Development of Regression Models for Predicting Properties of High Strength Concrete Using Nondestructive Tests
Mohiuddin Khan, Shibli Russel (2007) Development of Regression Models for Predicting Properties of High Strength Concrete Using Nondestructive Tests. PhD thesis, Universiti Putra Malaysia.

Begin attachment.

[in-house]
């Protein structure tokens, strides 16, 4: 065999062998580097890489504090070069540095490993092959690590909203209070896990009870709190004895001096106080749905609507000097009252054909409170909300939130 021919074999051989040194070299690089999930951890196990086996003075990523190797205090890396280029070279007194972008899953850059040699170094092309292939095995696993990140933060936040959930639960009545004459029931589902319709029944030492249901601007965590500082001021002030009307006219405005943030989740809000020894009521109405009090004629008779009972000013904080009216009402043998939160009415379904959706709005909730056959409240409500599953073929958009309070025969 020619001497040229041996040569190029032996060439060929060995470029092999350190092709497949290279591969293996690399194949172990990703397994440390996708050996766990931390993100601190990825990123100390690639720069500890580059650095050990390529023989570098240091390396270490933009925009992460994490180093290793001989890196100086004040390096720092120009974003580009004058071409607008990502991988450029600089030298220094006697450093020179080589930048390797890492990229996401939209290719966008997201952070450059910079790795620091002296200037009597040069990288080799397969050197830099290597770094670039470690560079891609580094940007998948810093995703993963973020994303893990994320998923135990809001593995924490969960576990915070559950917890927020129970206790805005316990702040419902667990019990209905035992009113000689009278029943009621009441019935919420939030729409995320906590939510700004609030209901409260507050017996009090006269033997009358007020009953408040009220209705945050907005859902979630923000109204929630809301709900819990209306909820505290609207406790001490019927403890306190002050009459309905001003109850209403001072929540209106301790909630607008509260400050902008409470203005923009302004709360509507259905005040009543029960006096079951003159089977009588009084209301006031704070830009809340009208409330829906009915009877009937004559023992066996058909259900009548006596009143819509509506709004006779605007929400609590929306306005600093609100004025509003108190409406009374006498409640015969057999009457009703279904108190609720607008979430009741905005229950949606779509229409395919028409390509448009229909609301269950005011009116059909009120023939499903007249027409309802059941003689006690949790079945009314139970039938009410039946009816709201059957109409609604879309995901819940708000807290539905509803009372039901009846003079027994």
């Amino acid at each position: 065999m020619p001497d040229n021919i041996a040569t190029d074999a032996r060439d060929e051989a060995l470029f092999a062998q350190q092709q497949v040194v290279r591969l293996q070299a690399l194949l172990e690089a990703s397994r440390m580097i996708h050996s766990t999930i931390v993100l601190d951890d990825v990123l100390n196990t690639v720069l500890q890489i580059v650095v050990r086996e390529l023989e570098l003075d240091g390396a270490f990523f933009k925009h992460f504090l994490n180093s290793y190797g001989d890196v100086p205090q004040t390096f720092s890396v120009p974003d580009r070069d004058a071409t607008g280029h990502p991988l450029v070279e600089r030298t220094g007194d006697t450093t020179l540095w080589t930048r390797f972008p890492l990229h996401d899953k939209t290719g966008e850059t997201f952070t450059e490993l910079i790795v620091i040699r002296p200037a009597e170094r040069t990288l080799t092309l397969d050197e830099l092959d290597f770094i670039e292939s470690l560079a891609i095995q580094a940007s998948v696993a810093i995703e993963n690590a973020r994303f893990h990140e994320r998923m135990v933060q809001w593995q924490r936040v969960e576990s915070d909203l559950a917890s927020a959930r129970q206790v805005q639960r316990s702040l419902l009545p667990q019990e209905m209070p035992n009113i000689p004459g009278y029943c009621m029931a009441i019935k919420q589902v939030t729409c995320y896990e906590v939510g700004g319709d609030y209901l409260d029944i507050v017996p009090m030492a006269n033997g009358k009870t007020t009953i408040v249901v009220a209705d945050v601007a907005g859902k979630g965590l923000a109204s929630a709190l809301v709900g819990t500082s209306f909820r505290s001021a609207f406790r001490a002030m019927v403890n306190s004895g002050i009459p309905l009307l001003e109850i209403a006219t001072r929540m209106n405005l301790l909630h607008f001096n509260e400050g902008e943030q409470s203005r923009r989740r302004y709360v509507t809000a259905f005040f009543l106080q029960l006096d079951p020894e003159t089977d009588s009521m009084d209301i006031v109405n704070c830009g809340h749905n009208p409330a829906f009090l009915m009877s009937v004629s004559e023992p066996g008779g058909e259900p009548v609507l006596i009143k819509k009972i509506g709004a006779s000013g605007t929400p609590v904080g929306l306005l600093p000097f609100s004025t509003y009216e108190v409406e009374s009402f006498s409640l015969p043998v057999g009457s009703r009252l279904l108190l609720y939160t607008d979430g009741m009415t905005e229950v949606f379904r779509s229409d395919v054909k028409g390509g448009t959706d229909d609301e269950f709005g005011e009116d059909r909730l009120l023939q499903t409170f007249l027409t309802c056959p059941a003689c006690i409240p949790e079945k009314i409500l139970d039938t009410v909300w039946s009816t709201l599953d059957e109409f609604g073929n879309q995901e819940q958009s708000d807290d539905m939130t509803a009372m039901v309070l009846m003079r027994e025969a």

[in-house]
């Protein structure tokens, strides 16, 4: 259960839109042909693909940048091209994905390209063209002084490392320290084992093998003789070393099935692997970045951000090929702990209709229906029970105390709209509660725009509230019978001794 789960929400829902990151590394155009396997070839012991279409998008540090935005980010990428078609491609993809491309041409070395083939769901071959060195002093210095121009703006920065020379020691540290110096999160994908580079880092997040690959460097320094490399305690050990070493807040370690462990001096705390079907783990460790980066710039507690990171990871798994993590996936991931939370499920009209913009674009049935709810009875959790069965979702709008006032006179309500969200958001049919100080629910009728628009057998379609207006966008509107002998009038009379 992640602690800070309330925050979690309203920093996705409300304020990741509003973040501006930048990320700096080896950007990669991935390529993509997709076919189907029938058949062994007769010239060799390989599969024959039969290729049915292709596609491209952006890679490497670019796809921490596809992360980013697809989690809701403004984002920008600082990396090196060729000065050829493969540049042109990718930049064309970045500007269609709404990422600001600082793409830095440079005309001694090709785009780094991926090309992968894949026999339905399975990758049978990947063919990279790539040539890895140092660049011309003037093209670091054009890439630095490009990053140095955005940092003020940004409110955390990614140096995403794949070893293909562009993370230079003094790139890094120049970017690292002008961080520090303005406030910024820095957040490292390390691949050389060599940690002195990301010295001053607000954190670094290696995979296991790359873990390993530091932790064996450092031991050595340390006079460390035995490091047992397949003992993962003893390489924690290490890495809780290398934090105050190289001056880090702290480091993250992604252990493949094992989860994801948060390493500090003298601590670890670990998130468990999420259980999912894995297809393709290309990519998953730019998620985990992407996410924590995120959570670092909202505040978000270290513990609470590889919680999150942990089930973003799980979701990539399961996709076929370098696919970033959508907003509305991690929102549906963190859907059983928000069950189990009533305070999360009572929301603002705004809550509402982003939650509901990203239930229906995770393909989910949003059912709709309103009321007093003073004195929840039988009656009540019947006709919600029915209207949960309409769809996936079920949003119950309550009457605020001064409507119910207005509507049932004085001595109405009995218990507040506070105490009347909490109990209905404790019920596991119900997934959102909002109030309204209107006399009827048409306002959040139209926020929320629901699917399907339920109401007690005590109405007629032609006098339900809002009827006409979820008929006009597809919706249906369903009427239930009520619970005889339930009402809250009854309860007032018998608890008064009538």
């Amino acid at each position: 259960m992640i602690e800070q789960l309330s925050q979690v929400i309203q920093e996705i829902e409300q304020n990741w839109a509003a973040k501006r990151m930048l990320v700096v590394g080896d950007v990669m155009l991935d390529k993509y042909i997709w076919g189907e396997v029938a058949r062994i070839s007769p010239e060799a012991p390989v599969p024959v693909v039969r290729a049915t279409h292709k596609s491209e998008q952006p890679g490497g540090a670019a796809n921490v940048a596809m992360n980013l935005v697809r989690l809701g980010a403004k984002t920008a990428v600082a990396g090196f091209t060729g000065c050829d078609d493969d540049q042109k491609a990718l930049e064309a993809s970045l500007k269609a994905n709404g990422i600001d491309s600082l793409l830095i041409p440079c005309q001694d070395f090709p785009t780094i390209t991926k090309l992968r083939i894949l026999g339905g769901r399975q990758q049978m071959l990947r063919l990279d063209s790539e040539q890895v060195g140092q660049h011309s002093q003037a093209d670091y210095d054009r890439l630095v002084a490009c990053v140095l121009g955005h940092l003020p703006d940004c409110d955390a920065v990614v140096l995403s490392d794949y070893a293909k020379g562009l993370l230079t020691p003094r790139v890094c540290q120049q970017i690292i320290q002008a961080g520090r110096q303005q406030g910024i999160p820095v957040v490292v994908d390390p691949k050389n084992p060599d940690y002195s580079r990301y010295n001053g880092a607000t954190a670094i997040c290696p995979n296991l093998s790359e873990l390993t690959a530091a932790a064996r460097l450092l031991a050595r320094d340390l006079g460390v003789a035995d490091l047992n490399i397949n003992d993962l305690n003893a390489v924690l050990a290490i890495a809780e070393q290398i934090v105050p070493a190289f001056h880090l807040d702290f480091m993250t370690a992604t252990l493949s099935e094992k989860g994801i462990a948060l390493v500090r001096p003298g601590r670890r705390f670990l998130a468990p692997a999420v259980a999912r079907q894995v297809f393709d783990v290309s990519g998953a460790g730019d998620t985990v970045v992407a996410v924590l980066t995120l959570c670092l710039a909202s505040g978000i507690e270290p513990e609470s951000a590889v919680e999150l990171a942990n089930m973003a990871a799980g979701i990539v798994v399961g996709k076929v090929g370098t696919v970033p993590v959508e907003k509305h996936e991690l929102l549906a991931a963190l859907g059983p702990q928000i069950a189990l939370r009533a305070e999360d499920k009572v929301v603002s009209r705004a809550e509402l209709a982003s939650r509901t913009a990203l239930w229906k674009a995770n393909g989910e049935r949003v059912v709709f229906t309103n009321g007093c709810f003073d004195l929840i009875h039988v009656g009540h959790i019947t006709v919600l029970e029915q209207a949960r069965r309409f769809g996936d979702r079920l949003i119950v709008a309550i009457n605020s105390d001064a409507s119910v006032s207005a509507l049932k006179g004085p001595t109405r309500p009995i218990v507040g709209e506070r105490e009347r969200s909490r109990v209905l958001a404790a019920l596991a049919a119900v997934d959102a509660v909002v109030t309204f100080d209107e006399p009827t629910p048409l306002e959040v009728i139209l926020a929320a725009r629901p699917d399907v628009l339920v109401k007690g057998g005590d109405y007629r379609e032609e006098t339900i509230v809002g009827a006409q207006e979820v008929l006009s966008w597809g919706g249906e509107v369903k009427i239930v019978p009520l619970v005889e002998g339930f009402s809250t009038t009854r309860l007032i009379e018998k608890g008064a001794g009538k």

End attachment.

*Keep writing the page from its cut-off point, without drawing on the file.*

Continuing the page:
High strength concrete (HSC) is a relatively recent development in concrete technology. It is being used increasingly in major civil engineering and building projects. This leads to the need for quality assurance of the in-situ concrete. Testing of concrete traditionally involved compression testing of cylinders or cubes to obtain the properties and these may not adequately represent the in-situ properties of concrete. This necessitates the use of non-destructive test (NDT). There are no standard relationships that had been established for high strength concrete physical and mechanical properties using Sclerometer test, Ultrasonic Pulse Velocity (UPV) methods and Pullout test. Prediction models need to be developed for concrete strength, density and static elastic modulus estimation. They are normally required in building or structural assessment, especially with the present trend of constructing modern structures using high strength concrete. Eight different mix proportions of HSC containing sandstone aggregate of nominal sizes of 10mm and 19mm and silica fume content were investigated in this study.The silica fume contents were varied at 0%, 5%, 10% and 15%. These mixes produced concrete at 28-day strength between 40 MPa to 100 MPa. A total of 360 standard cubes (150mm), 144 cylinders (150 x 300mm) and 16 reinforced beams were cast for this study. A total of forty-five standard cube specimens for each mix were tested at the age of 3, 7, 14, 28 and 56 days in both, nondestructive and destructive manner. On the other hand, eighteen cylinder specimens for each mix were tested at the age of 28 and 56 days in both, nondestructive and destructive manner. As for the pullout test some forty-five inserts were prepared for each mix at the age of 3, 7, 14, 28 and 56 days. For each destructive test, an average of 45 values of nondestructive tests was obtained, which depends on the type of NDT techniques used. The results were analyzed using statistical tools (SPSS ver.13). The prediction models for each NDT technique were developed based on the obtained experimental results. Statistical tests of significance on the predicted models were performed to ascertain their reliability in estimating the concrete properties. Predicted models were also further validated using data from other researchers. The models developed in this study are expected to be used to estimate strength, density and static elastic modulus parameters using Sclerometer test, UPV method and Pullout test. The generalized power models for strength, density and modulus of elasticity prediction using Sclerometer and Pullout test were found to be unaffected by the aggregate sizes. The maximum error of these models were found to be ±12.5% for strength-Sclerometer test, ±25% for strength-Pullout test, ±3% for density-Sclerometer test, ±2% for density-Pullout test and ±5% for static elastic modulus-Sclerometer test.Strength, density and static modulus of elasticity prediction for direct and indirect UPV methods indicated that aggregate sizes should be known in advance. Generalized quadratic models were proposed for concrete mix with nominal aggregate size 10mm (series A10) for strength, density and modulus of elasticity prediction using UPV direct method. The maximum error of these models was found to be ±20% for strength, ±3% and ±5% for density and static modulus of elasticity respectively. A linear model for strength, a power model for density and a logarithmic model for static elastic modulus was proposed for 19mm maximum aggregate size. The quadratic models are valid for pulse velocity range between 4.7 to 6.1 km/sec and the other models are 4.3 to 5.5 km/sec. All of these models are found to be capable of predicting strength between 30 to 110 MPa, density between 2320 to 2525 kg/m3 and static elastic modulus between 28 to 40 GPa. Combined NDT methods were found to improve some of strength prediction. Statistical significant tests on the prediction models have been carried out to ascertain their reliability in estimating strength, density and static elastic modulus properties of concrete. Moreover, validation of the predicted models with other researchers further enhances reliability of each model. Thus, the proposed models for different NDT techniques can be used as a practical guide in the assessment of in-situ concrete properties.
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